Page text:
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Naming It: An Essay in Six Parts
Part Five: Incidents Relating to High School
Naima Karczmar

A building is guaranteed to be ugly if it is or has ever been a high school.

My name, hyphenated, does not fit on assignment sheets. I learned to apologize to teachers whose tongues stumble over the first, the second, likely to give up before they reach the safety of the last. You don’t have to remember how to pronounce that, spell that, say that. That.

One high school incident consisted of a substitute teacher with liver-spotted skin and a mouth perpetually filled with spit who misheard and insisted on calling me Nemo for two hours. 

Another high school incident consisted of a quiet kind of panic revolving around potential Halloween costumes, of which there were none with my coloring or my particular brand of biracial confusion. 

Another high school incident consisted of an English teacher who recommended to me books about Afghanistan until I told her that I was not in fact Afghani and remembered watching my also-not-Afghani-father play a terrorist on television for the sake of money and for the sake of America’s particular brand of racial confusion.

My favorite color is alizarin crimson, which is the most pretentious thing you can say when people ask.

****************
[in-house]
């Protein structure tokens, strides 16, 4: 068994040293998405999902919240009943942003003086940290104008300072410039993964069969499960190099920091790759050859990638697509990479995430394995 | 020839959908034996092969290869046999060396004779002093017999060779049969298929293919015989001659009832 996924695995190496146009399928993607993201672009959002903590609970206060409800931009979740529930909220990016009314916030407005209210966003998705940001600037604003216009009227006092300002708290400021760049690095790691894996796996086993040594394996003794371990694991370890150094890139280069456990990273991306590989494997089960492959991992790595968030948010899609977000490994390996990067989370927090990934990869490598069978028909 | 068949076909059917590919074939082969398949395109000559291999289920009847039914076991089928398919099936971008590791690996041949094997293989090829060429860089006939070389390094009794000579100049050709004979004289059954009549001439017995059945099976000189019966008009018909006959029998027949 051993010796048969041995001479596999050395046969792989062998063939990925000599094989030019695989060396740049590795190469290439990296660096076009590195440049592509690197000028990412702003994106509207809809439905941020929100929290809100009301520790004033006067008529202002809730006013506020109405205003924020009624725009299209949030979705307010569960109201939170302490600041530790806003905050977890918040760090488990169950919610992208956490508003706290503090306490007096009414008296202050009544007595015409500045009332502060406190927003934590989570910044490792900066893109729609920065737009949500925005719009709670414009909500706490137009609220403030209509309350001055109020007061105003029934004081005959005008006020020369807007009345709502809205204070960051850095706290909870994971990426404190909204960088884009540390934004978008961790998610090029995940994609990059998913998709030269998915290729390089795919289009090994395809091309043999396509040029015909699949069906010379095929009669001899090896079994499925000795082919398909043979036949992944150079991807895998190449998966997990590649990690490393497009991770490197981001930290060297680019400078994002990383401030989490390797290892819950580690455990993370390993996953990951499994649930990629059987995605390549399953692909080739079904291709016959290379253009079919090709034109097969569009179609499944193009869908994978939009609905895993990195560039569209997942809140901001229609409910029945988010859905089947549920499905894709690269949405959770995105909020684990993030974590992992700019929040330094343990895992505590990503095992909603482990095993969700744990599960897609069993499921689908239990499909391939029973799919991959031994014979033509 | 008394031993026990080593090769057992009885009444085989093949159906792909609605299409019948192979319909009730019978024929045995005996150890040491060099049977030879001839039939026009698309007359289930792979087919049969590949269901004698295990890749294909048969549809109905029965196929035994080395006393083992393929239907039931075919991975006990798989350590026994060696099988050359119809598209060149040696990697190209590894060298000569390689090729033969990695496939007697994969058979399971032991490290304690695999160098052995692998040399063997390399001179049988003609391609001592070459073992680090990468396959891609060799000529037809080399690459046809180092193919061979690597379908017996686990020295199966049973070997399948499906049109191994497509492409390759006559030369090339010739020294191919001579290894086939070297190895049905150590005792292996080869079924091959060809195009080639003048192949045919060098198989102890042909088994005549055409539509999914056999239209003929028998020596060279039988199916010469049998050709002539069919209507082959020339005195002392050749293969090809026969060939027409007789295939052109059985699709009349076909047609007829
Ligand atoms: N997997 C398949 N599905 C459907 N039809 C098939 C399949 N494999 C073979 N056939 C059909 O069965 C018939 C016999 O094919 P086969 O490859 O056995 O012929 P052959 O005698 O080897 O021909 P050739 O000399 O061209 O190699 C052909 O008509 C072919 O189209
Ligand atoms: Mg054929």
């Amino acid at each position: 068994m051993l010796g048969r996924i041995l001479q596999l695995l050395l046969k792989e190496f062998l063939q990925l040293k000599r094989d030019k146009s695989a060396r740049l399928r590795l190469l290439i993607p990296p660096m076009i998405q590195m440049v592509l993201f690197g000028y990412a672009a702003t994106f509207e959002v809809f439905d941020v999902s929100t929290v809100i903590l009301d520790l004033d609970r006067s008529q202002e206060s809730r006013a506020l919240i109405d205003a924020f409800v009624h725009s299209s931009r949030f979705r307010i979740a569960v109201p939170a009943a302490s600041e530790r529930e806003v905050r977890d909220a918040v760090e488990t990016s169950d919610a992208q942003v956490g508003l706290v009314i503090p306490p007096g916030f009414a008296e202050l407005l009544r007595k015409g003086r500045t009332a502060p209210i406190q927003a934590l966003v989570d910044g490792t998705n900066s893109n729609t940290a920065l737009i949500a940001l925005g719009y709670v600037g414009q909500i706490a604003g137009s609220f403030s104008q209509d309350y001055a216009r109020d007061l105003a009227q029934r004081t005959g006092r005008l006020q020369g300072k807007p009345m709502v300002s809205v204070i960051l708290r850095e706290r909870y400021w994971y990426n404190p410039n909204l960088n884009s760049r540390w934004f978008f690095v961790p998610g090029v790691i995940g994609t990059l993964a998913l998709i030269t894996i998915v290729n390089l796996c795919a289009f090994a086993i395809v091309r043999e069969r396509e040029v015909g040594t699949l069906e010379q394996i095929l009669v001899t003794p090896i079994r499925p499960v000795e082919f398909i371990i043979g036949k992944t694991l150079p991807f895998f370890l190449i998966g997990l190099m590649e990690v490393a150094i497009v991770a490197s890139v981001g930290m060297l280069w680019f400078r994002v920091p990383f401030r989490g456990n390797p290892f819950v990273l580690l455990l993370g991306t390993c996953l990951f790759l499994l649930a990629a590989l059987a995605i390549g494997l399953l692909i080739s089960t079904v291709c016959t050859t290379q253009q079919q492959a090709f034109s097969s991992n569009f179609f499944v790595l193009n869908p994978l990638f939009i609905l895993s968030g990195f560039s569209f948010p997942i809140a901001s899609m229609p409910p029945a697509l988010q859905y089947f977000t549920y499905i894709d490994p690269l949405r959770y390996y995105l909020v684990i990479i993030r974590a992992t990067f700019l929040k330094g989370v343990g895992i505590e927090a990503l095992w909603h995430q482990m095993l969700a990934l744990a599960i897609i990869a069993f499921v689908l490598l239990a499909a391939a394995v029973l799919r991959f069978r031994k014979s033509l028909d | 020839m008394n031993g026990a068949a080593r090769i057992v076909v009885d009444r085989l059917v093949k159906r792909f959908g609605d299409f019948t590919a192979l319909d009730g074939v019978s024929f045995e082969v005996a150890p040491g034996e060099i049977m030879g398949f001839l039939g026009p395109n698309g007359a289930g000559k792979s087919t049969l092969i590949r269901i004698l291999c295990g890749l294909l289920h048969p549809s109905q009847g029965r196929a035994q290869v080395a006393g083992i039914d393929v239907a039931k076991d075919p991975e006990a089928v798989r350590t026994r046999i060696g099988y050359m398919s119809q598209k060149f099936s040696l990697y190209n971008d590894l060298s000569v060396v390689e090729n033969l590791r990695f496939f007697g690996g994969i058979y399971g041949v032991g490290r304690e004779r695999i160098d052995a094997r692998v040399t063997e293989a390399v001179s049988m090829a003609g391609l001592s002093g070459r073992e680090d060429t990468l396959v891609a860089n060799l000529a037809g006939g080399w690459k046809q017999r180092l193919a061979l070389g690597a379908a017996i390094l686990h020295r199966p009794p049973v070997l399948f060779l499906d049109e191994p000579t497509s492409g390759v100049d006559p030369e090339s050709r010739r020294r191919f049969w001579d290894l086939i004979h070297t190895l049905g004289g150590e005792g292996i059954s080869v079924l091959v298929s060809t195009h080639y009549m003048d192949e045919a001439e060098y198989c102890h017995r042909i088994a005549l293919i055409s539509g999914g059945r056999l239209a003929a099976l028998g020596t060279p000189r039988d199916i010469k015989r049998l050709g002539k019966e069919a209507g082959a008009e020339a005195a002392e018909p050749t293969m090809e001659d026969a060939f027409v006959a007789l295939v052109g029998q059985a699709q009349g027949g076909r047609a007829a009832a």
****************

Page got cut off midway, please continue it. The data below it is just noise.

I discovered that color through an art teacher who said, often, that he and my mother would need to talk, possibly because of the pyramid shaped rocks, likely because of the alcoholism. 
That art teacher did not teach except to hand us materials and tell us to use them and so I learned how to paint by making paintings and by asking questions on the rare occasions that I could muster the courage to do so.

Oil paint is difficult to work with because it is composed of substance, unlike other paint, which is composed, primarily, of plastic. It goes on thick and no two brands are alike in color or consistency. You can spend fifty dollars on a decent tube of paint, one where the color is concentrated and comes through so that the painter knows immediately whether she has just opened a tube of cadmium red or scarlet without having to check the label. A good alizarin crimson, incidentally, looks nothing like the swatch on the paint tube.

Paintings are extremely expensive to make: One five pound block of microcrystalline wax comes in yellow or in white, costs thirty dollars or forty. 

My paintings are composed of microcrystalline wax and various shades of red.

In high school, I was taught that white is the wrong color to use for dilution because white is a color unto itself; when you mix white Windsor & Newton into blue Van Gogh, you don’t get lighter blue, you get darker white. It takes a lot of white to lighten black, is usually a waste of paint (grey is more beautiful and easier to achieve with some kind of turpentine based thinner) but it takes very little dark to darken light, and for this reason, I think, my mother looked at me and thought her genes had failed her. 

Naima Karczmar is a biracial, semi-youthful, fairly gay student living and writing in Portland Oregon with the help of two cats and a fabulous mentor. She writes a lot about being biracial, semi-youthful, and fairly gay, though not always at the same time. She also writes the kind of fiction she wants to read. 

Naming It by Naima Karczmar